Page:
Austen paints a bleak picture of the CHA, the organization tasked with taking care of its public housing projects and people inside of them. Austen notes that the CHA was one of the most inefficient and poorly managed institutions in Chicago, but according to some HUD metrics, it was also considered one of the worst public housing agencies in the country even as its New York counterpart dealt with more than a hundred thousand more units units. Maintenance workers, sometimes appointed through the city’s mysterious patronage system, loafed on the job. The housing project went long stretches without adequate repairs until it landed in the media spotlight for whatever reason, at which point the city poured in to shore up security and evict squatters. Austen notes that during Byrne’s stay at Cabrini, “More work went on at the housing project in two weeks than had occurred in the previous two years.”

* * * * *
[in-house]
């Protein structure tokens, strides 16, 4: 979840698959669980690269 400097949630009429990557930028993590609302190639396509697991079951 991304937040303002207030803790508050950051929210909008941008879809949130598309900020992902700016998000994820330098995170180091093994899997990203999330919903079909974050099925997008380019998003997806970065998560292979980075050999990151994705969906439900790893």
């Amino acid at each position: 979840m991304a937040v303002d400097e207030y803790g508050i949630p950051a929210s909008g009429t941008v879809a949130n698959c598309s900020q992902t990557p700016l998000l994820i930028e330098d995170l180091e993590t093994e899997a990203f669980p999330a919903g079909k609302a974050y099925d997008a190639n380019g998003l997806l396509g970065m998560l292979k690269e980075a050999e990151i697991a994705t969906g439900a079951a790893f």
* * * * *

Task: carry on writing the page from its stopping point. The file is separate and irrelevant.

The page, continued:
Sometimes the inefficiencies and indifference added up in personal ways, too. Dolores was assured that on the day of her move from Cabrini-Green to a different housing project, she would be provided with boxes; but movers didn’t bring enough and ushered her out anyway. “Dolores cried as a lifetime of mementos went into the trash. She lost every letter she ever received. She lost her wedding photos and pictures from her trips to Jamaica with Hubert.”